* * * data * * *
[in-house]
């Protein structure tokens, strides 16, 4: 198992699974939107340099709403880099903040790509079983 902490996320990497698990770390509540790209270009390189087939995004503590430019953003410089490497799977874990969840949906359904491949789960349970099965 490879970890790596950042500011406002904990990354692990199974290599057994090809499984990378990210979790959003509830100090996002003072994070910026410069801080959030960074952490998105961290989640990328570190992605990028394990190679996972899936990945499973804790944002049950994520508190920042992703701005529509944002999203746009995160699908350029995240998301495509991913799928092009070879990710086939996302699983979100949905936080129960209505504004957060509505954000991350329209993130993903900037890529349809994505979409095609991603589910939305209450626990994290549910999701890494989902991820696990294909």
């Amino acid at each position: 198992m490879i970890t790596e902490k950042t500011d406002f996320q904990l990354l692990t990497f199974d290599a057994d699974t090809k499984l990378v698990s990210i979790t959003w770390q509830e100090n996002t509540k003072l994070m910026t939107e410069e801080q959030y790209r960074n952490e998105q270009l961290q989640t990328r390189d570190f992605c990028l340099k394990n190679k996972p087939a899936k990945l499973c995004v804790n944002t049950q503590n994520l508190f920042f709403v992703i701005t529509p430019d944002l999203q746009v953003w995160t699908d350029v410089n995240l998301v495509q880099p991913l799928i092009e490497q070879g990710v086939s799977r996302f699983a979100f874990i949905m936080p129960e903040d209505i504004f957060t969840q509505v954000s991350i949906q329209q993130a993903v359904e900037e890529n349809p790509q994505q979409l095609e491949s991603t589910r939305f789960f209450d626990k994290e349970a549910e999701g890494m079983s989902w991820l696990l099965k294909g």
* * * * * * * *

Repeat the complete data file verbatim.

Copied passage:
[in-house]
């Protein structure tokens, strides 16, 4: 198992699974939107340099709403880099903040790509079983 902490996320990497698990770390509540790209270009390189087939995004503590430019953003410089490497799977874990969840949906359904491949789960349970099965 490879970890790596950042500011406002904990990354692990199974290599057994090809499984990378990210979790959003509830100090996002003072994070910026410069801080959030960074952490998105961290989640990328570190992605990028394990190679996972899936990945499973804790944002049950994520508190920042992703701005529509944002999203746009995160699908350029995240998301495509991913799928092009070879990710086939996302699983979100949905936080129960209505504004957060509505954000991350329209993130993903900037890529349809994505979409095609991603589910939305209450626990994290549910999701890494989902991820696990294909």
């Amino acid at each position: 198992m490879i970890t790596e902490k950042t500011d406002f996320q904990l990354l692990t990497f199974d290599a057994d699974t090809k499984l990378v698990s990210i979790t959003w770390q509830e100090n996002t509540k003072l994070m910026t939107e410069e801080q959030y790209r960074n952490e998105q270009l961290q989640t990328r390189d570190f992605c990028l340099k394990n190679k996972p087939a899936k990945l499973c995004v804790n944002t049950q503590n994520l508190f920042f709403v992703i701005t529509p430019d944002l999203q746009v953003w995160t699908d350029v410089n995240l998301v495509q880099p991913l799928i092009e490497q070879g990710v086939s799977r996302f699983a979100f874990i949905m936080p129960e903040d209505i504004f957060t969840q509505v954000s991350i949906q329209q993130a993903v359904e900037e890529n349809p790509q994505q979409l095609e491949s991603t589910r939305f789960f209450d626990k994290e349970a549910e999701g890494m079983s989902w991820l696990l099965k294909g």